With a second final investment decision (FID) in just two years, Mozambique has officially positioned itself as a key player in the global gas and LNG market for years to come. The latest FID on the US$20 billion Mozambique LNG project, makes it the largest sanction ever in sub-Saharan Africa oil and gas.
Described by President Nyusi as “one of the most important and transformational projects in the country’s history”, Mozambique LNG is set to be a game-changer for this East African nation of 31 million people.
The president added: “This is a historic day for the people of Mozambique. Today’s sanctioning of the Anadarko-led Area 1 Mozambique LNG project solidifies a path toward the creation of thousands of jobs for our people, significant economic growth for our nation, and the potential to be one of the world’s largest providers of cleaner energy for decades to come. It is truly one of the most important and transformational projects in our country’s history.”
Anadarko’s Chairman and CEO, Al Walker, said: “This is an exciting day for Mozambique and for our partnership, bringing us a step closer to making Mozambique’s first onshore LNG facility a reality. The Anadarko-led Area 1 Mozambique LNG project has come a long way from our first discovery to FID for the construction of the initial two-train development project. I want to say a collective ‘thank you’ to the world-class LNG team we have assembled at Anadarko, our co-venturers, long-term foundation customers, lenders, the people of the Cabo Delgado region, and the Government of Mozambique.
As the world increasingly seeks cleaner forms of energy, the Anadarko-led Area 1 Mozambique LNG project is ideally located to meet growing demand, particularly in expanding Asian and European markets. We look forward to safely executing the next phase of this project for the long-term benefit of Mozambique, its people, our partnership, and our customers.”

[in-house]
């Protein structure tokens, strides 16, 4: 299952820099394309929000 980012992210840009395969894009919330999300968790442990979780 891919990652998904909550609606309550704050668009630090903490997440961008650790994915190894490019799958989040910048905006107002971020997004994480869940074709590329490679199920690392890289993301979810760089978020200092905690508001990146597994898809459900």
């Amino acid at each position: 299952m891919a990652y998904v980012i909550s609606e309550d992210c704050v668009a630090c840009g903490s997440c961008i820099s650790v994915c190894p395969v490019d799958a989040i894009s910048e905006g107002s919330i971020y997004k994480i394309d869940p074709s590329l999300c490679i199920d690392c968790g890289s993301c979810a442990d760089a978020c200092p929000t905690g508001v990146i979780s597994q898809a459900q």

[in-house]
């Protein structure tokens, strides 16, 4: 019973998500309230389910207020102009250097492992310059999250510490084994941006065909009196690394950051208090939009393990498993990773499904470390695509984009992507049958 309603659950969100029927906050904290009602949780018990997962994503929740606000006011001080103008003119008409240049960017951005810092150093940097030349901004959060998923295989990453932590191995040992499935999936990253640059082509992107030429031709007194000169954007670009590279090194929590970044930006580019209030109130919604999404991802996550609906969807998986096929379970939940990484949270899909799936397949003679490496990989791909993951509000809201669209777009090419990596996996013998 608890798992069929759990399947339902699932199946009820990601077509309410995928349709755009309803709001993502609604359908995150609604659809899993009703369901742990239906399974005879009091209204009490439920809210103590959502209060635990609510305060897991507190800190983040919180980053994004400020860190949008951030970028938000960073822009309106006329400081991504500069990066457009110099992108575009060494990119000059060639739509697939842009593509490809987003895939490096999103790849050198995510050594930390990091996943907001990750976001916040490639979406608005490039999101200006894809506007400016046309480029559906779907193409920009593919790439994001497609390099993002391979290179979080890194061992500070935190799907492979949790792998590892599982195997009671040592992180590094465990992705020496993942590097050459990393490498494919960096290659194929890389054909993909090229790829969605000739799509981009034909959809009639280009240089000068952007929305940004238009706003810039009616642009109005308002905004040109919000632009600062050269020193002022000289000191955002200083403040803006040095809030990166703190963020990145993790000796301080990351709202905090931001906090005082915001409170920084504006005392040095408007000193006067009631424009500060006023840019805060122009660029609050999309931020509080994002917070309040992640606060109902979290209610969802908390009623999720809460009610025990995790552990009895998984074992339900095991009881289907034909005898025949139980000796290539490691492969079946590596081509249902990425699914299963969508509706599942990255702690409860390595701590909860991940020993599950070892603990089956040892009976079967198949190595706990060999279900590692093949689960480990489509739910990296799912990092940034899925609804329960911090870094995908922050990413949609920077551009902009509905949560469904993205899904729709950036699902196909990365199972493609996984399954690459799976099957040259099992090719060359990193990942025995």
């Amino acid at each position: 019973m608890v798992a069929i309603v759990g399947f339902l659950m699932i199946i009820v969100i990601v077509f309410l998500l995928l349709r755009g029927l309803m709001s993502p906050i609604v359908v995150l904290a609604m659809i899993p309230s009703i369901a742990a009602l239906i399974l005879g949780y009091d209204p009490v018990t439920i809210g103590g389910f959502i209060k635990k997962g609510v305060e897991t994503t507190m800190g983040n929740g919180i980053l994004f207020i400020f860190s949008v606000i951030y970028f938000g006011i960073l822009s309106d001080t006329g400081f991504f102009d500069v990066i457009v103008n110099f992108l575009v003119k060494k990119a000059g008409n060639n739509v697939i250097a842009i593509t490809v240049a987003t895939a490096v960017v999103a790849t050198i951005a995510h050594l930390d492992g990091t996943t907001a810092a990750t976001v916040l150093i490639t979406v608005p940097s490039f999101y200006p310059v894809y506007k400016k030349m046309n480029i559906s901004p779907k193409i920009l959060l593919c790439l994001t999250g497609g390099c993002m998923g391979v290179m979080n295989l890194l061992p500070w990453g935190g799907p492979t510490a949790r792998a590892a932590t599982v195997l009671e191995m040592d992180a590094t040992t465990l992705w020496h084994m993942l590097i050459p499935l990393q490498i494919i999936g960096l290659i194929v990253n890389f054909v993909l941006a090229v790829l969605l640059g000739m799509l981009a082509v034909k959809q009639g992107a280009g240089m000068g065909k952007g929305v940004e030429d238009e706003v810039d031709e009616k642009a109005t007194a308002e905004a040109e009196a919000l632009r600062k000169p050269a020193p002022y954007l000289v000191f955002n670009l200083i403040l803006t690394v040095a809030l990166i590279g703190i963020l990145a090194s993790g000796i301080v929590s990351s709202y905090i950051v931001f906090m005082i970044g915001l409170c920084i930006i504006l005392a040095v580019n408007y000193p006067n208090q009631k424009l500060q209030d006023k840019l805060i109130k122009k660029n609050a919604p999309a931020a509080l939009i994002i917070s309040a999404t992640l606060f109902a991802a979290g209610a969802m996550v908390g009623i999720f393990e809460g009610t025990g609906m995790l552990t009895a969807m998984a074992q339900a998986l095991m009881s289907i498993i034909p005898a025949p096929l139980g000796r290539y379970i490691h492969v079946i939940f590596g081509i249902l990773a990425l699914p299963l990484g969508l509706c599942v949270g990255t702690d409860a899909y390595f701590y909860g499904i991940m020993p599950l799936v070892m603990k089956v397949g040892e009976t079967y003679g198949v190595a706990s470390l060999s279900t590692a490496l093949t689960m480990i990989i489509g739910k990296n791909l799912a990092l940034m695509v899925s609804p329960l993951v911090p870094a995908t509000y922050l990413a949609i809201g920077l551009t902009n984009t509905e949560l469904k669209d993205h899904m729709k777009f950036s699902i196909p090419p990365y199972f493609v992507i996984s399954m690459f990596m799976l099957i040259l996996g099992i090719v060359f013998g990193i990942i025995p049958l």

According to Wood Mac, from the early 2030s state revenue from Mozambique LNG alone will reach US$3 billion per annum, single-handedly doubling today’s revenue as calculated by the IMF and World Bank.
And this is not the only mega-LNG project on the drawing board. ExxonMobil’s Rovuma LNG project, which envisages a 15 million tons per annum (tpa) two-train facility taking gas from its offshore area 4 block, is also lined up to take FID.
Meanwhile, Italy’s ENI is already moving ahead with its 3.4 million tpa floating LNG facility, which will draw on 5 TCF of gas in waters more than 2,000 metres deep with first gas due in mid-2022.
“With strong LNG demand growth out of Asia, now is Mozambique’s time,” said Jon Lawrence, an analyst with Wood Mackenzie’s sub-Saharan Africa upstream team, as news broke of the Anadarko FID.
With FIDs signed, the projects are now moving from the planning into the implementation phase. Hundreds of contracts are expected to be tendered for the construction, infrastructure and services needed to build and develop the megaprojects.
More recently, on October 8th, Mozambique Rovuma Venture (MRV) Area 4 operator decided to move ahead with the midstream and upstream project activities of over US $500 million as initial investments. These investments include activities such as the construction of the pioneer camp, the development of resettlement activities, the construction of the airstrip and access roads, as well as the start of detailed LNG facility engineering project.